School administrators say that consolidating a school is an emotional issue with communities struggling to keep their identity while giving their students the best opportunities.
School consolidation is the theme of the Center for Great Plains Studies symposium at the University of Nebraska Kearney this weekend.
The Center, UNK, and UNL researchers say it's been a hot topic in Nebraska for years, but they don't think it's a thing of the past, so educators, administrators, and lawmakers using the conference to talk about its pros and cons.
"We'll be looking at what is the economic argument for or against consolidation? To what extent can school districts or can the state in terms of school aid save money by consolidation?" says Rick Edwards, Director of the Center for Great Plains Studies.
Edwards says there is a surprising lack of research in that area, though financial benefits are often touted when districts talk about merging or closing.
Dr. Virginia Moon, the interim superintendent for Omaha Public Schools, recently served as Broken Bow's interim superintendent. She says dollars shouldn't be the only factor a district considers.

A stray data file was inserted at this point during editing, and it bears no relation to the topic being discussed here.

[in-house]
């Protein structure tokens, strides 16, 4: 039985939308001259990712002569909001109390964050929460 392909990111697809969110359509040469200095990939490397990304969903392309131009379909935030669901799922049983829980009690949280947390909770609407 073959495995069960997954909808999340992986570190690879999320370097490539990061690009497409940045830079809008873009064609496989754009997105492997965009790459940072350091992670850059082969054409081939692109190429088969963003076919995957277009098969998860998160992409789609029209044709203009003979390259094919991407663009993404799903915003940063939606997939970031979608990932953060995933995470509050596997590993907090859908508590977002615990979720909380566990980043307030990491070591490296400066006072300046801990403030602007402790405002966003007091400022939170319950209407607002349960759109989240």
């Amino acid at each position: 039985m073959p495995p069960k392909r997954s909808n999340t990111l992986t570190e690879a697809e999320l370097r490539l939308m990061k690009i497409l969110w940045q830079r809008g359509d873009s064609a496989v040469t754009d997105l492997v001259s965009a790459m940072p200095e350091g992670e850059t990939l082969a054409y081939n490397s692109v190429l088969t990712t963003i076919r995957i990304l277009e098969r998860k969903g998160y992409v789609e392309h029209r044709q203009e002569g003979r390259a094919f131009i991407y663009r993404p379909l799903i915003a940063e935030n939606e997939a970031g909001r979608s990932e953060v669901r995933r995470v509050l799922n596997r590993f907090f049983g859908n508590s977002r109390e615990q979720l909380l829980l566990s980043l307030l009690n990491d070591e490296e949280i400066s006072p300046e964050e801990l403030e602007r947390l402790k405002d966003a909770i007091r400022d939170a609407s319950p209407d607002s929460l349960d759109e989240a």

"In my mind it shouldn't be done because of politics, it shouldn't be done because of economic reasons, it should be done in order to provide the best possible education experience and social, emotional, cultural experiences for students," she says.
Moon says that for western Nebraska consolidation might mean shuttering a one-room country school, merging with another district nearby, or even co-opting activities.
But she says shifting and aging populations impact districts like Omaha too.
"In the urban areas a lot of it has to do with the fact that there are not enough students or a different number of students in buildings," she says.
The symposium continues on Saturday at the Younes Conference Center in Kearney.